23 May, 2008

Consumptive Diaries Part 3: Buggering Bureaucracy

Anyone who has lived in Japan for more than 5 minutes, knows about the joys of red tape here. On the whole, life here is pretty normal, but once you start interfering with the cogs of bureaucracy, things get really REALLY frustrating.
For those of you who don't know (probably most of you), there is a TB Control Law in Japan. So, not only are we dealing with K's hospitalisation and my potential infection, I'm also dealing with the wheels of bureaucracy.
I was quite content to let these wheels turn at their own pace & get tested when I was told, but due to peer pressure at work (I will not go into it here, but it's really adding to my stress & feeling of leper-ness), and I have to push the bureaucratic cogs.

First of all, let me explain the standard process:

  1. Patient with active TB (The German) is admitted to hospital
  2. Hospital notifies K's local public health centre (in this case, Naka-ku, Yokohama)
  3. A representative from the public health centre goes to visit K and interviews him about his close contacts
  4. Health centre dude (or dudette) will contact potential sick people directly (if in the same ward) or the local public health centre of the potential bio-hazard (if in a different ward)
  5. Potential bio-hazards will be interviewed and if necessary be given a free pass to go to hospital to get tested.
  6. Potential bio-hazard goes to hospital & gets tested
  7. Gets results and is either very happy or embarks on a 6-month odyssey of tee-totalism, hospital visits and ostracism.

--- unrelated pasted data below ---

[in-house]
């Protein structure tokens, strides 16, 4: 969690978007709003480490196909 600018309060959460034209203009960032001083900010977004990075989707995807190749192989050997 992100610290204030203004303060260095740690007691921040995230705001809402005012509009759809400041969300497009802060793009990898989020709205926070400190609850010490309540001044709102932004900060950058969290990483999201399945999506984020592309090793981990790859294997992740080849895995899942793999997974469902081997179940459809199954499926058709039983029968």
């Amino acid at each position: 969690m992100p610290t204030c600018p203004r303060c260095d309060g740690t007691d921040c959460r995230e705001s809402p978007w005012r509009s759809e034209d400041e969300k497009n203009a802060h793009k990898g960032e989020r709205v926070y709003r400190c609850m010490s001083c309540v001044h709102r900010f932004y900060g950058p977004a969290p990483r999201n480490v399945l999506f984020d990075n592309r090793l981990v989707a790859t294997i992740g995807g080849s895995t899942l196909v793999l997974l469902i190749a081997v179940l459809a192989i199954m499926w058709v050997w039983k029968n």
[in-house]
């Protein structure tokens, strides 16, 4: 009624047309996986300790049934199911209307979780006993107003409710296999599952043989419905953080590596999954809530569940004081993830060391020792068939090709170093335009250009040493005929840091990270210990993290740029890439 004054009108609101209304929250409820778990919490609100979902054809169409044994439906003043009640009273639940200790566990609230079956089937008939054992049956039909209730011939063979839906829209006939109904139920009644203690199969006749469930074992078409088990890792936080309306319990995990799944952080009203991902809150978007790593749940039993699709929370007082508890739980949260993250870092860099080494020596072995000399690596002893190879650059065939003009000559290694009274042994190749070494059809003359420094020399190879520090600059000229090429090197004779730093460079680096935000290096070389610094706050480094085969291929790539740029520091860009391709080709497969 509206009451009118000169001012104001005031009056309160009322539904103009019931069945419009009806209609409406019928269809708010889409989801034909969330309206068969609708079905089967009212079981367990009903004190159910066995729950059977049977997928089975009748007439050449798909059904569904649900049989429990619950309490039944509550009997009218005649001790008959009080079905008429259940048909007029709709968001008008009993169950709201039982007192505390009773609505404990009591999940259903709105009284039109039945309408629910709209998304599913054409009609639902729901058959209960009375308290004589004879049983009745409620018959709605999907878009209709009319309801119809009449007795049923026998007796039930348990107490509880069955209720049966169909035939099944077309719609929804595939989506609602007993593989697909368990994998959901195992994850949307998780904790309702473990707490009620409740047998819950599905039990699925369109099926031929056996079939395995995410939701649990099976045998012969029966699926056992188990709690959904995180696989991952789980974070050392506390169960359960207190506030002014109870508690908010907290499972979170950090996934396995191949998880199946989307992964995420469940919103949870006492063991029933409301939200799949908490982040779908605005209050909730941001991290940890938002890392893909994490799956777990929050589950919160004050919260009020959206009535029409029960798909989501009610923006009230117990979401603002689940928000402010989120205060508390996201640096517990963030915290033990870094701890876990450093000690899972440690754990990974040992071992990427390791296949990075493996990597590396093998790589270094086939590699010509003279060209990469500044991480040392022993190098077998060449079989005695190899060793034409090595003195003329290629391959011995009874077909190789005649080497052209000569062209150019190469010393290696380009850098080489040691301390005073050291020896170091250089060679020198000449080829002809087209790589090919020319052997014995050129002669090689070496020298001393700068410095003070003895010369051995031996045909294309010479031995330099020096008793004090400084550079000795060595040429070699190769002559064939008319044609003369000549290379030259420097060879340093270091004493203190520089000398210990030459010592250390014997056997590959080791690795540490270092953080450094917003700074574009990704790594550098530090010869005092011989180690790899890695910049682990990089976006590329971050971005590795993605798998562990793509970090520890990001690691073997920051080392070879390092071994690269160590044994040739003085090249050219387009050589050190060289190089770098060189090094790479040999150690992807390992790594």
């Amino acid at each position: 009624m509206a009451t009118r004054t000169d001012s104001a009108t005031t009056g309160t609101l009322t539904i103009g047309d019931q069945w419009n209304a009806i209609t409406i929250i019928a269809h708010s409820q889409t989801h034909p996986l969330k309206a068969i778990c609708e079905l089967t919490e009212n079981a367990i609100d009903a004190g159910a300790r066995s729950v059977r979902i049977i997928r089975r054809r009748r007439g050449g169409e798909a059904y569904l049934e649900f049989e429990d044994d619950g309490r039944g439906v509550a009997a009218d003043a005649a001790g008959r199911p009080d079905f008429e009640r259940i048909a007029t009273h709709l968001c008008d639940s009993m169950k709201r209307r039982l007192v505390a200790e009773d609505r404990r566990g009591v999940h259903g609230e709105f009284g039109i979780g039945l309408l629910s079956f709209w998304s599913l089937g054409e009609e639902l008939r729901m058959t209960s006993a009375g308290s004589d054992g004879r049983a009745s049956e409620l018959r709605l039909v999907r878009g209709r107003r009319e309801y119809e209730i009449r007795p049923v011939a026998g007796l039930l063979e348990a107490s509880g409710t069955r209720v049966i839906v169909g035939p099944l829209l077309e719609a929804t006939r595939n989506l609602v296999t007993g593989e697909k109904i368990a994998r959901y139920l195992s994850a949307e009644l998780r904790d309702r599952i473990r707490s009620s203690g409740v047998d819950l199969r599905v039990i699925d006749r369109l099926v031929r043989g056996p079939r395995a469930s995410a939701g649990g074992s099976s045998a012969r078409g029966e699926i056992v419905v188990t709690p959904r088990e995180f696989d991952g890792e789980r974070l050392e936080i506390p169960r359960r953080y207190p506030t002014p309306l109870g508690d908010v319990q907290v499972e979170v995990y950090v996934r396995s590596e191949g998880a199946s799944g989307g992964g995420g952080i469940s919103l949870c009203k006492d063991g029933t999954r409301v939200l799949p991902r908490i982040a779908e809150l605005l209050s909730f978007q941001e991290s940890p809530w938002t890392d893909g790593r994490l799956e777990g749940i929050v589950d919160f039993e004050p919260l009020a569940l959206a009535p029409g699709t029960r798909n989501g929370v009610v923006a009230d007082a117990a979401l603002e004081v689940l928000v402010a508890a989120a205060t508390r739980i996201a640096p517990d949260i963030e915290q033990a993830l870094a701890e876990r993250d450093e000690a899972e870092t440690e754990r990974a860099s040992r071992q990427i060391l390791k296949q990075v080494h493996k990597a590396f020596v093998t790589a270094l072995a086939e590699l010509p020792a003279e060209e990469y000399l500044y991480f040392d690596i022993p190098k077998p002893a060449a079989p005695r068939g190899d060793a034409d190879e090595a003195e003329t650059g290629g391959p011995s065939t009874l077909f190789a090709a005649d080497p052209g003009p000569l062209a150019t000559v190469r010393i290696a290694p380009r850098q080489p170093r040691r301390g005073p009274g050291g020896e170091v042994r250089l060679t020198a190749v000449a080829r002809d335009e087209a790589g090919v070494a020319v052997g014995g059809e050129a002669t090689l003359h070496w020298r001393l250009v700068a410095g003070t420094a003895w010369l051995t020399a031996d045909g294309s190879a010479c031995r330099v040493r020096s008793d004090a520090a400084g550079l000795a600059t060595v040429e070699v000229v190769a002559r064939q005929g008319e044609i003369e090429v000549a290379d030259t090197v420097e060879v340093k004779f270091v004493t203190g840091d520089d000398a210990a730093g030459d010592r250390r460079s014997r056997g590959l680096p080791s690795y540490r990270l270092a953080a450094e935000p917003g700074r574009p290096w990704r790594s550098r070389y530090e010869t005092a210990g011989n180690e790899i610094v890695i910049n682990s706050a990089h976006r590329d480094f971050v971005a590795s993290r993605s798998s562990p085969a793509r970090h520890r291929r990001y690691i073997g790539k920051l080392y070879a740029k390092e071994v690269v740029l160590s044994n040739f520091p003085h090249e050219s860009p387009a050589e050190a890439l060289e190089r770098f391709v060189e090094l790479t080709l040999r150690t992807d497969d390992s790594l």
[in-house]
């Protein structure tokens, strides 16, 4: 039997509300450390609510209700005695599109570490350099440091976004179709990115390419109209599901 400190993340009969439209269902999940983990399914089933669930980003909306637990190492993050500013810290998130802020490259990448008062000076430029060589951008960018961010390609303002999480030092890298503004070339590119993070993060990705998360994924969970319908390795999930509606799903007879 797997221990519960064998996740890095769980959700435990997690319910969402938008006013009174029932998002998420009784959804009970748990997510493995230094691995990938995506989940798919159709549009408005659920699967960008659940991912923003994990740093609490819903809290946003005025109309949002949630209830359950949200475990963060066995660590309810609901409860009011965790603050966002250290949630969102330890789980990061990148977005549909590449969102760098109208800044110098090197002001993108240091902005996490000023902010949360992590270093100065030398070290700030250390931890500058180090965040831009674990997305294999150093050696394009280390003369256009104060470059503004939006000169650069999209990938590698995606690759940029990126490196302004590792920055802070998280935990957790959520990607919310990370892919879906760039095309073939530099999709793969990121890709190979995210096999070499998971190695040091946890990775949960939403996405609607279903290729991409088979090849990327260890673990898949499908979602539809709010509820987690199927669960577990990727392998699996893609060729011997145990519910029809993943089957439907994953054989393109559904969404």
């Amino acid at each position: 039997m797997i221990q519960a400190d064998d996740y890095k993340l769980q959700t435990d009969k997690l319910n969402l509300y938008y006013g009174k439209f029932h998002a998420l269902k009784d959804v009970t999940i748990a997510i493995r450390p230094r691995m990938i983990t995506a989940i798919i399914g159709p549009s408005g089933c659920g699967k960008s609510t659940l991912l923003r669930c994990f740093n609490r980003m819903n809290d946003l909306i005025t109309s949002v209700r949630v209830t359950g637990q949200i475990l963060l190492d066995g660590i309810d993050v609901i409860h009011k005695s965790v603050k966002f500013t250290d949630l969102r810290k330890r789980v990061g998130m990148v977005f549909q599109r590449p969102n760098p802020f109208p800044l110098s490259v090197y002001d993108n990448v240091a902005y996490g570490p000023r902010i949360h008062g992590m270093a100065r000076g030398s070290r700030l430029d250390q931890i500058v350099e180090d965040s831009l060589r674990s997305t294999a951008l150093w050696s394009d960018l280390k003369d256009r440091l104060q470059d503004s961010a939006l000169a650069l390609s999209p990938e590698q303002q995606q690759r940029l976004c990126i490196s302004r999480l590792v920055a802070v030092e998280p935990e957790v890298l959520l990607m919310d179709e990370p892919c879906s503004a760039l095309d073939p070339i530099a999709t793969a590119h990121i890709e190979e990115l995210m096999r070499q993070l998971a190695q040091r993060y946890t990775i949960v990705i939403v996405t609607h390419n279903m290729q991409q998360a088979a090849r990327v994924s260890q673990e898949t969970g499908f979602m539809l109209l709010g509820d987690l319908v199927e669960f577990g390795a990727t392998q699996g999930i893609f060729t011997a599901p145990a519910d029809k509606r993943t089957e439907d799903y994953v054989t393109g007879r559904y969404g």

Steps 1~5 are supposed to take 7 to 10 days. However, due to the aforementioned peer pressure, I started trying on the 4th day. Great idea.

First of all, I called my local health centre (Nakahara-ku, Kawasaki) to see if I could get tested. The lady there was quite nice; and this is what she told me:

· There is free testing every Thursday (EXCEPT next Thursday!)

· I can only have free testing if I'm judged a potential bio-hazard

· To be judged a potential bio-hazard, Nakahara-ku needs to hear from Naka-ku.

But this lady was helpful enough to call Naka-ku to find out what was going on. So far no-one from Naka-ku has visited the German, nor has he been notified that someone will visit him.

Anyway, turns out that Naka-ku HAVE been notified. So, the Nakahara-ku lady said she could do the screening process with me over the phone. Basically, this consisted of a few questions about whether I have any symptoms and how close consumptive boy and me are. And she said I am not a risk. I ALREADY KNOW THIS. I AM NOT A DANGER. I AM NOT A BIO-HAZARD. But, I explained about the whole peer-pressure thing and how people around me are stressing out. And she said she would put the cogs of bureaucracy in motion and send me my free test pass. She also found a hospital near my station that does TB testing & told me to call to make an appointment.

Thank you, Nakahara-lady. You were calm & nice & accepted my foreignness without freaking out.

But nasty hospital bitch. I HATE YOU.

And why? So, I called the damn hospital to make an appointment.